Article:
The fruit of the spiral palm is round or just like a cone, its elongated sword-shaped leaves are strong and fibrous, which is the reason for their main use in leaves: they are used to make hats, mattresses, roofs and ropes, although some are edible. Most of its species live in Malaysia and Madagascar. There are 15 species of these plants living in Australia today, but we didn’t know much about prehistoric times until now.
The International Journal of Plant Sciences However, a journal recently reported that an Australian research team had found the first crop of this plant species to date, the first Australian discovery, at a new paleontological site in Queensland. This finding reinforces the idea that the ancestor of this genus evolved in the Gondwana region.
The fossil was discovered by a local resident, Joe Bridgeman, in 2014 and then examined with the help of universities, museums, and botany experts. The new species identified after Bridgeman’s wife’s name, Estella a Pandanus estellae got a name. The crop was examined externally and internally by computer micro-imaging, and methods were used to verify that it was indeed an old snail crop.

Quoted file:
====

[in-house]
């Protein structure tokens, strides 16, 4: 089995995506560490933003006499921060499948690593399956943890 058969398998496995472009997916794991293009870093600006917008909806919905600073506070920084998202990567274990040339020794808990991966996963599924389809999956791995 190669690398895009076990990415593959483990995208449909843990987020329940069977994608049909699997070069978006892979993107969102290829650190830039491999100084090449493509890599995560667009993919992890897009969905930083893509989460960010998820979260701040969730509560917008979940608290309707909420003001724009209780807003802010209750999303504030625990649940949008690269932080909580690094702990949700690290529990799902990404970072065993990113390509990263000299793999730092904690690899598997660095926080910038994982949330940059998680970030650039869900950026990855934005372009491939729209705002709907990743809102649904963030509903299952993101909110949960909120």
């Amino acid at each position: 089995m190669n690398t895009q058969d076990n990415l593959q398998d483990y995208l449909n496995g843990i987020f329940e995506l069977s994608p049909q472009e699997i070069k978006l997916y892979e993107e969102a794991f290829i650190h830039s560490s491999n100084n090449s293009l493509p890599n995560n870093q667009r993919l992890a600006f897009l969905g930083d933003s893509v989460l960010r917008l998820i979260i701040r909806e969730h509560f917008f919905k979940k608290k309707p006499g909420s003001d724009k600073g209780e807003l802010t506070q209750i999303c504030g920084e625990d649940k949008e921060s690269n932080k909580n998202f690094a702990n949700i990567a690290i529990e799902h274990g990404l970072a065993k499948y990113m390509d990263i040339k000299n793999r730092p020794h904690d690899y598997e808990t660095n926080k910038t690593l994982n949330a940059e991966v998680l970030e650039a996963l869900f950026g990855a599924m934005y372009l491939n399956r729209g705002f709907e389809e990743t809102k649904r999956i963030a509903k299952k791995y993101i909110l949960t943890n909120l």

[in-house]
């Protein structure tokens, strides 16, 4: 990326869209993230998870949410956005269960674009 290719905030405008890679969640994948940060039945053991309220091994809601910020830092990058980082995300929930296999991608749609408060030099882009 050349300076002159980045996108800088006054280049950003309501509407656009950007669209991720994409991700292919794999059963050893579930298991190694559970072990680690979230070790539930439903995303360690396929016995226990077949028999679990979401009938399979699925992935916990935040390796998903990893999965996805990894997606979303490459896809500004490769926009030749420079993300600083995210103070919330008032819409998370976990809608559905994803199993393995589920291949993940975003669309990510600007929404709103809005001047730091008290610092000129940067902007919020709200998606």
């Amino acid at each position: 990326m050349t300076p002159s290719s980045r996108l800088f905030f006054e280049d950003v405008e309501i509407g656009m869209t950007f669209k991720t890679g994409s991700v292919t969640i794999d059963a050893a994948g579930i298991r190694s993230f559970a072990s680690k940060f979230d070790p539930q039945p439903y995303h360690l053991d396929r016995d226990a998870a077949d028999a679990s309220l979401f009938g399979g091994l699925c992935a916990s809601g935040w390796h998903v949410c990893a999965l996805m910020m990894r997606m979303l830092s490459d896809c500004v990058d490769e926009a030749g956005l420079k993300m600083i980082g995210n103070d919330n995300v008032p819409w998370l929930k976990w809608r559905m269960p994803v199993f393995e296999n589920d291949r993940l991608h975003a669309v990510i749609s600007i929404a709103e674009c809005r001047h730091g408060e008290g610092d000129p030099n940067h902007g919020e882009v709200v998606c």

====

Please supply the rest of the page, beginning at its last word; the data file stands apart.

Twisted palms produce very high yields today, some species reach 30 cm in height, but according to Australian fossils, the yield rose to a tenth of today’s living species only 30 million years ago. The researchers say this is important in understanding the change in crop size. Based on the characteristics of today’s huge crops So far it has been assumed They were spread by the sea, and the plant adapted this method of reproduction when it sprouted fruit. However, the petrified twisted palm fruits indicate that they were only able to spread for a very small distance.
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